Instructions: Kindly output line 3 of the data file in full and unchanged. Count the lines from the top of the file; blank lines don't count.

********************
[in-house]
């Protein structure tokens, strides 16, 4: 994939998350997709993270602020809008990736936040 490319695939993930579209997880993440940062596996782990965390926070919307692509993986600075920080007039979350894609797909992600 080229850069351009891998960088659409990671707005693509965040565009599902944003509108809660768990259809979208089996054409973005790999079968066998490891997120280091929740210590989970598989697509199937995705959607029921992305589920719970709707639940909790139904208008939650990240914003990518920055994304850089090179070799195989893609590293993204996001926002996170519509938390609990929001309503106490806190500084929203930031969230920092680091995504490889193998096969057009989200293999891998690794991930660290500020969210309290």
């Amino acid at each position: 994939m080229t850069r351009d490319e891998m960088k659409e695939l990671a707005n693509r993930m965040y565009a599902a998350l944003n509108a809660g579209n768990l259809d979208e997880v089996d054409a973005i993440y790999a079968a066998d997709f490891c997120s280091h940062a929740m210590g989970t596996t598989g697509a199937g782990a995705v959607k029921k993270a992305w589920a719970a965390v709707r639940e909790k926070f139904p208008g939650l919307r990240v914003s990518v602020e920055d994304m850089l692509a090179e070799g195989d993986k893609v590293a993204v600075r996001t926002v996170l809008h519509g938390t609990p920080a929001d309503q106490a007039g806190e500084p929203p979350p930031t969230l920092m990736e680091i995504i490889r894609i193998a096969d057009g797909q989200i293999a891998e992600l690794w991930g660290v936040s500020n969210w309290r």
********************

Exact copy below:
């Amino acid at each position: 994939m080229t850069r351009d490319e891998m960088k659409e695939l990671a707005n693509r993930m965040y565009a599902a998350l944003n509108a809660g579209n768990l259809d979208e997880v089996d054409a973005i993440y790999a079968a066998d997709f490891c997120s280091h940062a929740m210590g989970t596996t598989g697509a199937g782990a995705v959607k029921k993270a992305w589920a719970a965390v709707r639940e909790k926070f139904p208008g939650l919307r990240v914003s990518v602020e920055d994304m850089l692509a090179e070799g195989d993986k893609v590293a993204v600075r996001t926002v996170l809008h519509g938390t609990p920080a929001d309503q106490a007039g806190e500084p929203p979350p930031t969230l920092m990736e680091i995504i490889r894609i193998a096969d057009g797909q989200i293999a891998e992600l690794w991930g660290v936040s500020n969210w309290r």